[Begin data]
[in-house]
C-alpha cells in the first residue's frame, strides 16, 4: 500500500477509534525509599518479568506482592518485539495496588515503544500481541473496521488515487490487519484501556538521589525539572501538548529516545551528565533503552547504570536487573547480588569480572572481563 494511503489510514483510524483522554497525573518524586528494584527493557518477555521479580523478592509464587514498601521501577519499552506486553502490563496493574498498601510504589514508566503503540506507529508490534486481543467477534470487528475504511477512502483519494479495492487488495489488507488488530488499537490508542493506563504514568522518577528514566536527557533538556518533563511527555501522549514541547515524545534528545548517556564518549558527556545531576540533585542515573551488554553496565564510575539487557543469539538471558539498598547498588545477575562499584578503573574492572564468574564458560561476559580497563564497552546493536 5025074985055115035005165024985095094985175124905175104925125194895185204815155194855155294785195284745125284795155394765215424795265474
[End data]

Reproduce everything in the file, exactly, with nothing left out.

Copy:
[in-house]
C-alpha cells in the first residue's frame, strides 16, 4: 500500500477509534525509599518479568506482592518485539495496588515503544500481541473496521488515487490487519484501556538521589525539572501538548529516545551528565533503552547504570536487573547480588569480572572481563 494511503489510514483510524483522554497525573518524586528494584527493557518477555521479580523478592509464587514498601521501577519499552506486553502490563496493574498498601510504589514508566503503540506507529508490534486481543467477534470487528475504511477512502483519494479495492487488495489488507488488530488499537490508542493506563504514568522518577528514566536527557533538556518533563511527555501522549514541547515524545534528545548517556564518549558527556545531576540533585542515573551488554553496565564510575539487557543469539538471558539498598547498588545477575562499584578503573574492572564468574564458560561476559580497563564497552546493536 5025074985055115035005165024985095094985175124905175104925125194895185204815155194855155294785195284745125284795155394765215424795265474